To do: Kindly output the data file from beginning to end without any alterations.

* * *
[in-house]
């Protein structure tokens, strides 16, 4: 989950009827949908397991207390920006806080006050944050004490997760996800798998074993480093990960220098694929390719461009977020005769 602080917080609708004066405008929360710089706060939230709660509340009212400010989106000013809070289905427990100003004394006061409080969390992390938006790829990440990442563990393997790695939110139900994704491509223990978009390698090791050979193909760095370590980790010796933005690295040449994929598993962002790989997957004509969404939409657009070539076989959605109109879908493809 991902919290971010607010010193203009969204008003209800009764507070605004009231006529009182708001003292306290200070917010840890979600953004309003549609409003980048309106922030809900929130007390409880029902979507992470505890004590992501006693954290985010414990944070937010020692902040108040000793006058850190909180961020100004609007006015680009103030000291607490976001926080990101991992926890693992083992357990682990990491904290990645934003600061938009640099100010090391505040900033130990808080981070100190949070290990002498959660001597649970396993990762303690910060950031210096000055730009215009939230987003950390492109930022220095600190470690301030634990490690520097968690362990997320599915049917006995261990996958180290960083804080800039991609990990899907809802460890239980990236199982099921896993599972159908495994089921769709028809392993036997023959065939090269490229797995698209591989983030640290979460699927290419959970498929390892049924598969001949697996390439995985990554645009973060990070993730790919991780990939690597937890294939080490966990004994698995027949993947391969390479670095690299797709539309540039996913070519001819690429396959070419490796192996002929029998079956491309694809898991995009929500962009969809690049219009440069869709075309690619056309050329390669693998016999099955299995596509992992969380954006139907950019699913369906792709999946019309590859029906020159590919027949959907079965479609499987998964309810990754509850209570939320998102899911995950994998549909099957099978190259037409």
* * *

[in-house]
């Protein structure tokens, strides 16, 4: 989950009827949908397991207390920006806080006050944050004490997760996800798998074993480093990960220098694929390719461009977020005769 602080917080609708004066405008929360710089706060939230709660509340009212400010989106000013809070289905427990100003004394006061409080969390992390938006790829990440990442563990393997790695939110139900994704491509223990978009390698090791050979193909760095370590980790010796933005690295040449994929598993962002790989997957004509969404939409657009070539076989959605109109879908493809 991902919290971010607010010193203009969204008003209800009764507070605004009231006529009182708001003292306290200070917010840890979600953004309003549609409003980048309106922030809900929130007390409880029902979507992470505890004590992501006693954290985010414990944070937010020692902040108040000793006058850190909180961020100004609007006015680009103030000291607490976001926080990101991992926890693992083992357990682990990491904290990645934003600061938009640099100010090391505040900033130990808080981070100190949070290990002498959660001597649970396993990762303690910060950031210096000055730009215009939230987003950390492109930022220095600190470690301030634990490690520097968690362990997320599915049917006995261990996958180290960083804080800039991609990990899907809802460890239980990236199982099921896993599972159908495994089921769709028809392993036997023959065939090269490229797995698209591989983030640290979460699927290419959970498929390892049924598969001949697996390439995985990554645009973060990070993730790919991780990939690597937890294939080490966990004994698995027949993947391969390479670095690299797709539309540039996913070519001819690429396959070419490796192996002929029998079956491309694809898991995009929500962009969809690049219009440069869709075309690619056309050329390669693998016999099955299995596509992992969380954006139907950019699913369906792709999946019309590859029906020159590919027949959907079965479609499987998964309810990754509850209570939320998102899911995950994998549909099957099978190259037409």